“MUSIC is my best friend.” I have heard this sentence a number of times over the last few months, most recently on Channel 10’s ‘The Voice’.
Each time it was said by a child or a young adult explaining that music, specifically playing or singing it, had been their haven because they were were being bullied at school. These instances have prompted me to examine my own relationship with music as a teenager. For me, my great love was the piano.
My nanna’s old piano was delivered to our house at a crucial time for me, as I too was being bullied at school. I played from the minute I woke up to the minute I went to bed. Playing the piano allowed me to express emotions I could not vocalise at that time in my life. Music was my best friend.
These days I no longer fill every second of my spare time with playing music. My house is filled with instruments that are barely used. But I do sing with Kantabile. And when I sing, I liken the feeling it gives me to a spiritual experience.
It has always been my strongly held belief that all children should be taught to read music from a young age, just as they learn maths, or learn to read words.
So many children do not have access to playing music at home. A strong musical curriculum in infants and primary schools would expose children to the joys playing music can bring that they might not be exposed to elsewhere.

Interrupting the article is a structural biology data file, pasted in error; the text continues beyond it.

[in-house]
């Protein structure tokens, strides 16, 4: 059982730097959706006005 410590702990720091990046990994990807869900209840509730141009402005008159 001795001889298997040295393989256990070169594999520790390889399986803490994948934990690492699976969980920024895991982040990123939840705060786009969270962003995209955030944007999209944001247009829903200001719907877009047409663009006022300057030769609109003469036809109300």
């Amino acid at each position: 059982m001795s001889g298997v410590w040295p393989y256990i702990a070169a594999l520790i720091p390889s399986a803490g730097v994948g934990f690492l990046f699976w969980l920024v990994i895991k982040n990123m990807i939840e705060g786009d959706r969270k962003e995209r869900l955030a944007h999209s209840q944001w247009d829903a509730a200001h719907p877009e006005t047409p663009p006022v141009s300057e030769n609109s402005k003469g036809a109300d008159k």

Perhaps it won’t be for them, but imagine the talents that aren’t being unearthed purely because children do not have access. Imagine the joy opening up for children that learning music can bring.
As a parent, I try to pass on the benefits of music to my son. I was unhappy that his primary school placed no real value on music as a creative art. They focussed primarily on drama, as they have a strong, long-running (and very worthwhile) drama program.
The lack of any real musical curriculum was put down to the school not having teachers with a special interest in the subject. It points to music not being valued as it should be in the State school curriculum.
Thank goodness for the likes of Roger Griffiths, who has been introducing band programs to local schools, and giving children free tuition.
It is a sad indictment on our school curriculum that it is up to passionate outsiders to want to fill the gaps the education we pay for should be providing.
Julia Driscoll, www.manningrivertimes.com.au, www.msidallas.com